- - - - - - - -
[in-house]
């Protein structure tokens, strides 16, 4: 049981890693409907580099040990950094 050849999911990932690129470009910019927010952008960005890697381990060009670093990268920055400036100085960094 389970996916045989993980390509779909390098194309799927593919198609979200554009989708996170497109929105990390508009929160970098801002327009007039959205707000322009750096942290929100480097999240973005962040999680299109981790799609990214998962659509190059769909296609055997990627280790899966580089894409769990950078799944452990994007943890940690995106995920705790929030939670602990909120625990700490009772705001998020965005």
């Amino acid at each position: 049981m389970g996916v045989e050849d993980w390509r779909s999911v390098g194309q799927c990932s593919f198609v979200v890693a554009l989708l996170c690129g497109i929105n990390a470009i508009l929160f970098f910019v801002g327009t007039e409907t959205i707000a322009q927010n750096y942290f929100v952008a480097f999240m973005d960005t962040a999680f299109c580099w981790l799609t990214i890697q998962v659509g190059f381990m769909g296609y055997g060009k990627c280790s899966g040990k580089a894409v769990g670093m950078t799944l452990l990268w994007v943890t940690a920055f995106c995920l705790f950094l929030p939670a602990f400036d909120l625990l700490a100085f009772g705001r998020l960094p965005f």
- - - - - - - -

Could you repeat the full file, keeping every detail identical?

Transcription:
[in-house]
């Protein structure tokens, strides 16, 4: 049981890693409907580099040990950094 050849999911990932690129470009910019927010952008960005890697381990060009670093990268920055400036100085960094 389970996916045989993980390509779909390098194309799927593919198609979200554009989708996170497109929105990390508009929160970098801002327009007039959205707000322009750096942290929100480097999240973005962040999680299109981790799609990214998962659509190059769909296609055997990627280790899966580089894409769990950078799944452990994007943890940690995106995920705790929030939670602990909120625990700490009772705001998020965005």
């Amino acid at each position: 049981m389970g996916v045989e050849d993980w390509r779909s999911v390098g194309q799927c990932s593919f198609v979200v890693a554009l989708l996170c690129g497109i929105n990390a470009i508009l929160f970098f910019v801002g327009t007039e409907t959205i707000a322009q927010n750096y942290f929100v952008a480097f999240m973005d960005t962040a999680f299109c580099w981790l799609t990214i890697q998962v659509g190059f381990m769909g296609y055997g060009k990627c280790s899966g040990k580089a894409v769990g670093m950078t799944l452990l990268w994007v943890t940690a920055f995106c995920l705790f950094l929030p939670a602990f400036d909120l625990l700490a100085f009772g705001r998020l960094p965005f």